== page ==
No sleep came that Mangum night in the heat, in the humidity, and in the continued lack of an air mattress that actually held air. The son only rolled over every hour or so hoping for some semblance of sunlight through the screen of the tent, and when it finally came, he got up and dressed. He struck the tent and packed his gear, nearly completing his pre-flight inspection of the Dove before Ben Locklear drove up in an SUV and got out.
Ben had a long conversation with the son the night before when the son walked over to the north side of the airport and found Ben in his hangar working on a flatbed trailer he was in the process of modifying. He owned a C-150 and gave flight instruction at Mangum. In his off time, he put his quads on the flatbed and used them for hunting deer. Ben came out to the airport that morning for a lesson and to wish the son well on his journey through America. He was not pleased with what he saw on the flightline.
He told the son that Greer County used to have inmates from the prison system come out to clean up what others had left behind, and when the 4th of July event used to be held at the local stadium, that process worked well. At the airport, it did not, so they stopped doing it. Hardly anybody picked up after themselves. So naturally, the local pilots were upset with how Independence Day was celebrated in Mangum after the inmate system collapsed.
Ben gave the son a few bottles of water for the trip. Then he wished him the best and drove off to his hangar. Not long after, the son blasted out of Mangum and leveled off at 2,300 feet.
A short time later, only 15 miles southeast, he landed at Altus/Quartz Mountain Regional (KAXS) and taxied up to where a green-vested lineman waved him in. He needed fuel. He would have to wait a few minutes. A family was having their Bonanza towed out of the FBO hangar and topped off for a trip to Hot Springs, Arkansas.
Inside the FBO, the son used the restroom and made some coffee to put in his thermos for the trip ahead. It was a nice facility, but like all others of the variety with an included office and pilot supply store, there was no after hours access.
After filling up with Avgas, the son took off and flew directly south for 8 miles to avoid the neighboring Altus Air Force Base Class Delta. He then cranked hard to the port side and set a course east-southeast, climbing at one point to over 15,500 feet to clear a developing thunderstorm system. There was a gentle descent toward more oxygen-rich air after the cumulus hurdle, and he flew over mostly clear skies thereafter.
The son could feel a strong purposeful draw within as he neared the destination. It was as if the steady hum of the engine, the current of vibration coming from the propeller as it sliced sword-like in an invisible blur of onslaught and attack, had become more of a drum roll than cockpit noise. The flight that morning had felt like a preparation of sorts, a rallying cry tinged with a beckoning, a calling forward as if the arm of some courageous commander was lifted high within his heart, the head turned back toward his men, and in a wide sweeping arc had motioned the son and an unseen multitude of compatriots behind him toward an unseen enemy which, in the confidence of the day was certain to lie defeated on the field of battle. The nose of the Dove dropped as the power was pulled back, and the organic scent of lower altitudes began blowing through the vents.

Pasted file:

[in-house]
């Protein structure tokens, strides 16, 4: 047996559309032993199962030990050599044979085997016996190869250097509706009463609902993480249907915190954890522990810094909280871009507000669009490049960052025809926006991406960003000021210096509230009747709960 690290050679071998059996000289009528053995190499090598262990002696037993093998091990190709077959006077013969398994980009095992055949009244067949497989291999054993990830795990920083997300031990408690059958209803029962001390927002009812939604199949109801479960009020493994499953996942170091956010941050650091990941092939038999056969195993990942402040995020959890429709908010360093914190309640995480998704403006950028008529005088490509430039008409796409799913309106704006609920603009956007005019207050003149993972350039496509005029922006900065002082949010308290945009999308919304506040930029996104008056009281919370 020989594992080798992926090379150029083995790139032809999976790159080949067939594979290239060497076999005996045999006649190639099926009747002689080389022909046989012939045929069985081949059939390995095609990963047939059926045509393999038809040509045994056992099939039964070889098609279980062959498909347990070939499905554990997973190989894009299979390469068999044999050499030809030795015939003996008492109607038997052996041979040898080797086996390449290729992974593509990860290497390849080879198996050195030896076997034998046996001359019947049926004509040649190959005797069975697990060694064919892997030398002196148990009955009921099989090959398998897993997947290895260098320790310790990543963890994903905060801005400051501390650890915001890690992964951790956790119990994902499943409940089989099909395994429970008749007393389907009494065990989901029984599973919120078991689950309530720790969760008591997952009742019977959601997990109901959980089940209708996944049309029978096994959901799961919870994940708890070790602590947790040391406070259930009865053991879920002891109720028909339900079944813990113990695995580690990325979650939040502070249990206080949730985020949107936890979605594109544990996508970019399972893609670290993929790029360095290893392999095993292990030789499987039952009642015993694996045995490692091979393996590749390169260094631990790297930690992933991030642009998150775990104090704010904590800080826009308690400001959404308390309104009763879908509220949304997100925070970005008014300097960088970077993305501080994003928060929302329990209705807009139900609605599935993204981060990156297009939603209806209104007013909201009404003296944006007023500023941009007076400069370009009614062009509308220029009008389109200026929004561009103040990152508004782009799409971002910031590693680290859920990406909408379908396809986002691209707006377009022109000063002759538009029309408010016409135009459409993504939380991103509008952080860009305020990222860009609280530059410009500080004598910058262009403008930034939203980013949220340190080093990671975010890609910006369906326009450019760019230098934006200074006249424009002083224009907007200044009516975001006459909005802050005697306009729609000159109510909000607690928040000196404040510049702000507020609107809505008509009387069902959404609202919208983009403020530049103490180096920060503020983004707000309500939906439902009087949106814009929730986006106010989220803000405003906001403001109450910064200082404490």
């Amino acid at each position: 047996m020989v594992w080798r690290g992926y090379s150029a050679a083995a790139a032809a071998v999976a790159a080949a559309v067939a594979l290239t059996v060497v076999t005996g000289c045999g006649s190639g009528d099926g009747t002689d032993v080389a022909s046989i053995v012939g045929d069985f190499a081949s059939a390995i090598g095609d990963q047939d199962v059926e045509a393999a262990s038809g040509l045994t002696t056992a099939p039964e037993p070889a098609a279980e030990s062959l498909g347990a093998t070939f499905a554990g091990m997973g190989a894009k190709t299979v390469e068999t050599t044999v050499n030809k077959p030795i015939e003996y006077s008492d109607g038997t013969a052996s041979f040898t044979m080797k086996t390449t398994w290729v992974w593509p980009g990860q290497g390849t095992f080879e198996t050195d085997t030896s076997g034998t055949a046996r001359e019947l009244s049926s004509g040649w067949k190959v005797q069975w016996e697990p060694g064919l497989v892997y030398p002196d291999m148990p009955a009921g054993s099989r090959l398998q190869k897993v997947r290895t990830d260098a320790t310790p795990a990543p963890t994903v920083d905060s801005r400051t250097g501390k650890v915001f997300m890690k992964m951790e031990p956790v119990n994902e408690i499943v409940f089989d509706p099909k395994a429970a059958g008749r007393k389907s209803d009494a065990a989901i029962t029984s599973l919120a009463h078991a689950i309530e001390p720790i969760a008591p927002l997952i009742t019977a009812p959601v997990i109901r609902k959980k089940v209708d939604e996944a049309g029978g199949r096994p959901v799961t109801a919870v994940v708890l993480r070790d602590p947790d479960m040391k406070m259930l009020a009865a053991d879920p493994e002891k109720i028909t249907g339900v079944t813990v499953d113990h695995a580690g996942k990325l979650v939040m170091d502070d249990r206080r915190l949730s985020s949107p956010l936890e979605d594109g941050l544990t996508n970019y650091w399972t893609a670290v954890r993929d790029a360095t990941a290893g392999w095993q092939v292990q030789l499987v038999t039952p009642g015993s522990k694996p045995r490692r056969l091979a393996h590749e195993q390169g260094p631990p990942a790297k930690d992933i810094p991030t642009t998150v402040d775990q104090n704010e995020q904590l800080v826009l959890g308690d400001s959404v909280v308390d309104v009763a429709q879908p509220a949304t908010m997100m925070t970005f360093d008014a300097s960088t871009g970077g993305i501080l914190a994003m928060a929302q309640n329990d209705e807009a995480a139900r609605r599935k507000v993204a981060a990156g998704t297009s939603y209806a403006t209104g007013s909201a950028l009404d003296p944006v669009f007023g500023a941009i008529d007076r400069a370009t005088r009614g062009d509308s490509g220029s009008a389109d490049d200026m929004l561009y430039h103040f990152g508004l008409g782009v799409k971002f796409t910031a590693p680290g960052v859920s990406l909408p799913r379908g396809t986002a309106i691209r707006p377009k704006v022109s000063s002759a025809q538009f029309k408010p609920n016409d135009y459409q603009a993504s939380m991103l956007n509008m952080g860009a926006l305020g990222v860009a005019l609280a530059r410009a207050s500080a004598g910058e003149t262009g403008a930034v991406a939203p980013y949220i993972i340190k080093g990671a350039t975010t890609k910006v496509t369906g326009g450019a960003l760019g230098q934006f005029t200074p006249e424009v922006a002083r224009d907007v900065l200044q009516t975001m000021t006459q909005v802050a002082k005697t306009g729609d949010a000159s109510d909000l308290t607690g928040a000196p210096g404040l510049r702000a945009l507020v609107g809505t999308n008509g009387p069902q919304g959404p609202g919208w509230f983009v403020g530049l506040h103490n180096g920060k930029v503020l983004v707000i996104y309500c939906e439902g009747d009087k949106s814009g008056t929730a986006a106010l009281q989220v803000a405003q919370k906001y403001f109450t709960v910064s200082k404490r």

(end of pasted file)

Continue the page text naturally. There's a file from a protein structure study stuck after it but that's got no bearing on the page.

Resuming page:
Then the son was there on the ground. He felt an ambush of heat and humidity pouring unmercifully upon him as he slid open the canopy and taxied up to the FBO building. He shut down and looked over the nose. He sensed an army of unknowns behind the glass. He was at Vicksburg-Tallulah, Louisiana (TVR).
As he tabulated numbers and entered them in his log, a man came out of the building and walked up to the Dove. He was an African-American man in his forties with a heavy-set frame and a strong stride in his steps. He was soft-spoken, with a gentleness about the face that smiled without any effort on his part. "Do you need any fuel, sir?" he said.
"I do," the son replied as he unbuckled his harness, "but I think I'll wait a bit. At least until I unwind and cool down." The lineman nodded and smiled. "You'll be the first person I talk to when the time comes," said the son.
"Okay," said the lineman. He turned and boarded small fuel truck that was parked by the FBO, started it, and drove off down the flightline toward a series of large, corporate-size hangars.
The son climbed out of the plane and entered the FBO. There were no after-hours access panels on the doors, but a pilots lounge across from the office had a couch and chairs. Nobody else was in the building. There was a spaghetti western playing on a flat screen TV in the lounge. It was crisp and cool there in the lobby, and outside, the Dove sat alone and seemingly at-the-ready in the afternoon heat.
After using the restroom and filling up on water, the son ventured out again and wandered over toward the large hangars. There were a few WWII vintage aircraft parked out on the tarmac, including a P-51 Mustang and a T-6 Texan. They were part of the Southern Heritage Air Museum there at Vicksburg.